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April 1995

Idiopathic Perilymphatic Fistulas: A Temporal Bone Histopathologic Study With Clinical, Surgical, and Histopathologic Correlations

Author Affiliations

From the Department of Otolaryngology, Bowman Gray School of Medicine, Wake Forest University, Winston-Salem, NC (Drs Kohut, Thompson, and Ryu), and the Department of Otolaryngology, University of Chicago (Ill) (Dr Hinojosa).

Arch Otolaryngol Head Neck Surg. 1995;121(4):412-420. doi:10.1001/archotol.1995.01890040036006

Objective:  To report a case of idiopathic perilymphatic fistulas diagnosed and successfully treated during life and confirmed histopathologically post mortem.

Methods:  Perilymphatic fistulas were diagnosed clinically and repaired surgically. Light microscopic histopathologic studies were made of both temporal bones after death.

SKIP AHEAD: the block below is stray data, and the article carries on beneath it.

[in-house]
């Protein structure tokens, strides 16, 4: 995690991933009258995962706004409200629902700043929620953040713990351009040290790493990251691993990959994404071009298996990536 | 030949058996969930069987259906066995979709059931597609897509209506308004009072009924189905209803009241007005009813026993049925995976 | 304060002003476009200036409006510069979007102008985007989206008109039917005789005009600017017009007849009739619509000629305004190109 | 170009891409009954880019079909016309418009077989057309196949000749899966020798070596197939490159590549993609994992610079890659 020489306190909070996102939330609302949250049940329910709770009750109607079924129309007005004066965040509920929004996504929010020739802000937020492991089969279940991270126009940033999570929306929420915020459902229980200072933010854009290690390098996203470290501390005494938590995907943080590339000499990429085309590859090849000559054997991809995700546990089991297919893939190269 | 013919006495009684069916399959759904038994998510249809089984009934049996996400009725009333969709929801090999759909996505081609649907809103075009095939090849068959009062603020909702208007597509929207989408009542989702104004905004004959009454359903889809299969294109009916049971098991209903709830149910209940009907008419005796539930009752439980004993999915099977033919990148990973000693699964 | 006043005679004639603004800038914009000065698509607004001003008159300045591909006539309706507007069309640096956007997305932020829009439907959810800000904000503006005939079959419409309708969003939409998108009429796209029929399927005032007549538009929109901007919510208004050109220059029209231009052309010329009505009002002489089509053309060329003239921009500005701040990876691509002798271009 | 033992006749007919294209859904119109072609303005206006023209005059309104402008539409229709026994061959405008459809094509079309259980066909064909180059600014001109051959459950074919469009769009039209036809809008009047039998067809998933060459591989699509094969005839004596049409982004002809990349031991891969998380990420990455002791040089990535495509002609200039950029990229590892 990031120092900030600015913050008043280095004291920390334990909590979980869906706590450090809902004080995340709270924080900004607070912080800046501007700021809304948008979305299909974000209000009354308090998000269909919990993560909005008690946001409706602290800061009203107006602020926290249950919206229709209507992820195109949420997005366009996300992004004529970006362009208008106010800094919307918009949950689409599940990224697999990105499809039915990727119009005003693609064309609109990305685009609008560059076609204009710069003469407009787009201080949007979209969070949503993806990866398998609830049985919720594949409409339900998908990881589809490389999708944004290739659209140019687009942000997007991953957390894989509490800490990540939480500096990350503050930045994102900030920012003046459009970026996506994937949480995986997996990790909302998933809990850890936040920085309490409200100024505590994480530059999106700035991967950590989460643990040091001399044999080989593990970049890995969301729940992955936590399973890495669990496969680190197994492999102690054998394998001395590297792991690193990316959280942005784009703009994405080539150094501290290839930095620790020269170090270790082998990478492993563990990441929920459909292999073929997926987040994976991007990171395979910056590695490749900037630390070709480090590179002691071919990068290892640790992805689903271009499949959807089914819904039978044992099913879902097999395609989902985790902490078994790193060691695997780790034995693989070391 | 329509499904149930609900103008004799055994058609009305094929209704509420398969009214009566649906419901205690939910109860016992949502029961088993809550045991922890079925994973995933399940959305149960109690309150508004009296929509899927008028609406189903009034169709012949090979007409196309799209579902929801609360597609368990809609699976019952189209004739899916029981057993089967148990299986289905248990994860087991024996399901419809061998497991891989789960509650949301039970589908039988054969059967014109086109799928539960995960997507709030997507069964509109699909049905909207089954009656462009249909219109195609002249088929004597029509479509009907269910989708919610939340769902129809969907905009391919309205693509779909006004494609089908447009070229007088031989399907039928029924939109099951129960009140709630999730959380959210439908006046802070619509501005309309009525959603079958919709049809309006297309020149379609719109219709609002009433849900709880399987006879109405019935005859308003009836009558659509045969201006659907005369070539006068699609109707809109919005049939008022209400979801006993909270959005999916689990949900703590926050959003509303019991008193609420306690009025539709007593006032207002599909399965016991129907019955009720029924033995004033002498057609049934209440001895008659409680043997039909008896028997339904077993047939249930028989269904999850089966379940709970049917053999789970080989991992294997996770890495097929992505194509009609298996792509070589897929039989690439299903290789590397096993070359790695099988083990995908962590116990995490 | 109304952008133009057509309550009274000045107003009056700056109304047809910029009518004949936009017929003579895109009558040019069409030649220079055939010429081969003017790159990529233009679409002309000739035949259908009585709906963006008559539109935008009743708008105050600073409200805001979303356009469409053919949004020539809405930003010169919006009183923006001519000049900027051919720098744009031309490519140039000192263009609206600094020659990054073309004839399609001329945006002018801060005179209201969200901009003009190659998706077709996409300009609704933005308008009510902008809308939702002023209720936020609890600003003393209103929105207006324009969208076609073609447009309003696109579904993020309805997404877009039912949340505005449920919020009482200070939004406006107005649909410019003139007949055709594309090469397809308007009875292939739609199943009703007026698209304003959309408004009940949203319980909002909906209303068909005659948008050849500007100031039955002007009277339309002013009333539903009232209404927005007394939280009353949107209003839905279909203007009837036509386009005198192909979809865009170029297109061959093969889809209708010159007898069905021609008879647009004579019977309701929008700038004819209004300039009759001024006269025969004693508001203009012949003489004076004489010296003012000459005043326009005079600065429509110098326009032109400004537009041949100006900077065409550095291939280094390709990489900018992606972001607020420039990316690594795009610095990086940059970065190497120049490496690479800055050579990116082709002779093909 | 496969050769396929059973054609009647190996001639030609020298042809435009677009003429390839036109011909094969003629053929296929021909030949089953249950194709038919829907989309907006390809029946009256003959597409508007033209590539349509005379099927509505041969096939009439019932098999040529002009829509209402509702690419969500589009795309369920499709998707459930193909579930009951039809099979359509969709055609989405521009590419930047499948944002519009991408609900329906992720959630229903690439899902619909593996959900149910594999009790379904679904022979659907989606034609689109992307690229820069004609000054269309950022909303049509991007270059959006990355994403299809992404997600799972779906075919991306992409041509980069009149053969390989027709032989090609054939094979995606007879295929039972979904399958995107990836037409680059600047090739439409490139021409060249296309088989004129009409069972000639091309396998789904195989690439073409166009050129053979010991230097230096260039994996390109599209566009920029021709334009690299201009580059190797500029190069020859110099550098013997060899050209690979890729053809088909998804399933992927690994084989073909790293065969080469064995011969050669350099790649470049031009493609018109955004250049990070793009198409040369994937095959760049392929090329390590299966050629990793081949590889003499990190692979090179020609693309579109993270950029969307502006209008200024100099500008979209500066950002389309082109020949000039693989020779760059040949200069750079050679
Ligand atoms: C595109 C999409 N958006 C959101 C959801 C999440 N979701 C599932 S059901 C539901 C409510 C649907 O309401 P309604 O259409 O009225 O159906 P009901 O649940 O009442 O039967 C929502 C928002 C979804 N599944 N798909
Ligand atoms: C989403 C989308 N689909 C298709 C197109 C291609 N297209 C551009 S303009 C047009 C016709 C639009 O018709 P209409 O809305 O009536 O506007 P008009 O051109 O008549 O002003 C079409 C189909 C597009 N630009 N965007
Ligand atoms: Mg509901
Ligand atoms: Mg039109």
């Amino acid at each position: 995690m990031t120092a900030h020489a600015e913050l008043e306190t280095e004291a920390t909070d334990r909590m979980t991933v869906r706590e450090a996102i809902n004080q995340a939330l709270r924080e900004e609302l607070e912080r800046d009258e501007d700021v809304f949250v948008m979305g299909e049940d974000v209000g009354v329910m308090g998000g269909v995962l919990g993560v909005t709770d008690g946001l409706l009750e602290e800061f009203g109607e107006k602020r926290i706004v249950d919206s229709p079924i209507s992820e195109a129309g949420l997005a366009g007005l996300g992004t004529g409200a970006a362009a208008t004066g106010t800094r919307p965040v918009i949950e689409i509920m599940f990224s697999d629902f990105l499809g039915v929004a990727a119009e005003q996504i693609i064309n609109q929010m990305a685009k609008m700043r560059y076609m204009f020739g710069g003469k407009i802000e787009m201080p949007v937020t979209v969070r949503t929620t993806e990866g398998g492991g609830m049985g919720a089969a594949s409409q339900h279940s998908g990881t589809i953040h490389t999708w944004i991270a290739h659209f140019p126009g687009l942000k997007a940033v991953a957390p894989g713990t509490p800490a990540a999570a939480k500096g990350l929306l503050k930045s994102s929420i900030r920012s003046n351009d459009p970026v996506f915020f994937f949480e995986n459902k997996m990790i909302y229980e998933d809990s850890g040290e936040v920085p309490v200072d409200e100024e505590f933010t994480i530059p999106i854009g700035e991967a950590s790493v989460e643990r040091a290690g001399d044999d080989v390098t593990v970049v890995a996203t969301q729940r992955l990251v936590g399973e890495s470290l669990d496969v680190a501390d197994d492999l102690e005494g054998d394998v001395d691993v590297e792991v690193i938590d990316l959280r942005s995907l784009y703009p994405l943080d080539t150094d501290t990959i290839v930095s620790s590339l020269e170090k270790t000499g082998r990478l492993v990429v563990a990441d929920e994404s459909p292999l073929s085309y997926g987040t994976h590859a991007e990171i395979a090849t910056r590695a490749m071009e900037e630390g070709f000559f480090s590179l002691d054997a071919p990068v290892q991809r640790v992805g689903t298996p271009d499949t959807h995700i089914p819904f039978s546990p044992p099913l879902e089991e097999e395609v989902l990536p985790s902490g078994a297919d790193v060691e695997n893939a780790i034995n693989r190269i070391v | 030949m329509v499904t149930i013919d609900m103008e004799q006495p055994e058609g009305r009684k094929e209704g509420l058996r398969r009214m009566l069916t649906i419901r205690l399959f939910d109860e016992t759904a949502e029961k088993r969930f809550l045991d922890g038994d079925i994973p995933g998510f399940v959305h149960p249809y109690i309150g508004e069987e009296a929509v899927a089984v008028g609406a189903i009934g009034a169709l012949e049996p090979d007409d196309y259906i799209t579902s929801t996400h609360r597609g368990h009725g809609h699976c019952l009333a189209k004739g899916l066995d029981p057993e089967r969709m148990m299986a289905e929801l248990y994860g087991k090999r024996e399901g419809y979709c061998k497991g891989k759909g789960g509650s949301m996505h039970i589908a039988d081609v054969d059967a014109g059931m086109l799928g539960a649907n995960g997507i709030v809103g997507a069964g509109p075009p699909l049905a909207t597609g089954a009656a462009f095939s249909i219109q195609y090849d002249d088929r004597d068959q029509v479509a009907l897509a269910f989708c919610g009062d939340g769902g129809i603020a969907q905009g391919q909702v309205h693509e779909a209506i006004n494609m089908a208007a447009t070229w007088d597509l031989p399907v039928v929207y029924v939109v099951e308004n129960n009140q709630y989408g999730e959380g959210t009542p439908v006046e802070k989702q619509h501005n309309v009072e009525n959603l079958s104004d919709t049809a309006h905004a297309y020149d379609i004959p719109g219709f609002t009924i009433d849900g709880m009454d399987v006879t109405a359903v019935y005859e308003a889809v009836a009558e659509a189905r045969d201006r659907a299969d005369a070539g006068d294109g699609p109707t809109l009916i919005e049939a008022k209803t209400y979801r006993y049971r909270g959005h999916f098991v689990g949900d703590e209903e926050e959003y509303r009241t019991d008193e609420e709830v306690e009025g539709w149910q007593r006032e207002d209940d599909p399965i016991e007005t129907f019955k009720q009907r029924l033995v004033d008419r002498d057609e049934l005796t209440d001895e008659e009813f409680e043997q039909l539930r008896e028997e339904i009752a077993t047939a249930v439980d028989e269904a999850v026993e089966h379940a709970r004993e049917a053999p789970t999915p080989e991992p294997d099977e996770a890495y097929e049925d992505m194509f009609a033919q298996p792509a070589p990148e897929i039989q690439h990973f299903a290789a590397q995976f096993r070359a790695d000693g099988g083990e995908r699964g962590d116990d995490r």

Results:  Vestibular symptoms had improved postoperatively. Postmortem histopathologic examination of the temporal bones demonstrated patencies of the labyrinth capsule that had been predicted clinically during life, the qualities of the membranous labyrinth in both the operated-on and the unoperated-on ears, and the elements of the surgical repair. Notably, there was no evidence of endolymphatic hydrops.

Conclusions:  The histopathologic findings document the relationships of the fistula ante fenestram and the fissure connecting the round window niche and the posterior semicircular canal to idiopathic perilymphatic fistulas. Also, the diagnostic features reported herein allowed this patient with fluctuating hearing loss, episodic vertigo, and tinnitus to be distinguished from a patient with Meniere's syndrome. These findings have implications regarding past and future studies of vestibular and cochlear disorders.(Arch Otolaryngol Head Neck Surg. 1995;121:412-420)

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